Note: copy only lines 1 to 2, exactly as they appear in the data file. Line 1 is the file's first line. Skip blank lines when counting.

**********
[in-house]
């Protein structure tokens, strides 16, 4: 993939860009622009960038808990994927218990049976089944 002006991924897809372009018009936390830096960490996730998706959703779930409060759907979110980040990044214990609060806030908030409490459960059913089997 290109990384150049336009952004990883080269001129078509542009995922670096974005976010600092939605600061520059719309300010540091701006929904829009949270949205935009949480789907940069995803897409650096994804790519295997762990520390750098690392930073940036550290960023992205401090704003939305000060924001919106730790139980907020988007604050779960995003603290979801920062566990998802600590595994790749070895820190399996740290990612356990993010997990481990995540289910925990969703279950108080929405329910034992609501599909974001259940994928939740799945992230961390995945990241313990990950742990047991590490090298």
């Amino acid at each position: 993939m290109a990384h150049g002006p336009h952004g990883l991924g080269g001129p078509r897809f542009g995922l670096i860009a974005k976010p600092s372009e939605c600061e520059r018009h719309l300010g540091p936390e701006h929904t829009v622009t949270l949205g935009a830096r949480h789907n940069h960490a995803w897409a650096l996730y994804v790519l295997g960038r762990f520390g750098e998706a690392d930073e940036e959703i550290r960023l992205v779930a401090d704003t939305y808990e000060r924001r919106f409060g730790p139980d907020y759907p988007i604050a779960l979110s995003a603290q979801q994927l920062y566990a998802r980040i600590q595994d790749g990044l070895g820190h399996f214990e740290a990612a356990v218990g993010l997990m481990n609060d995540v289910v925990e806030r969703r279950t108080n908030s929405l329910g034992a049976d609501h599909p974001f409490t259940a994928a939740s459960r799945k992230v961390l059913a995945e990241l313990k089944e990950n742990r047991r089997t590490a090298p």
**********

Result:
[in-house]
């Protein structure tokens, strides 16, 4: 993939860009622009960038808990994927218990049976089944 002006991924897809372009018009936390830096960490996730998706959703779930409060759907979110980040990044214990609060806030908030409490459960059913089997 290109990384150049336009952004990883080269001129078509542009995922670096974005976010600092939605600061520059719309300010540091701006929904829009949270949205935009949480789907940069995803897409650096994804790519295997762990520390750098690392930073940036550290960023992205401090704003939305000060924001919106730790139980907020988007604050779960995003603290979801920062566990998802600590595994790749070895820190399996740290990612356990993010997990481990995540289910925990969703279950108080929405329910034992609501599909974001259940994928939740799945992230961390995945990241313990990950742990047991590490090298």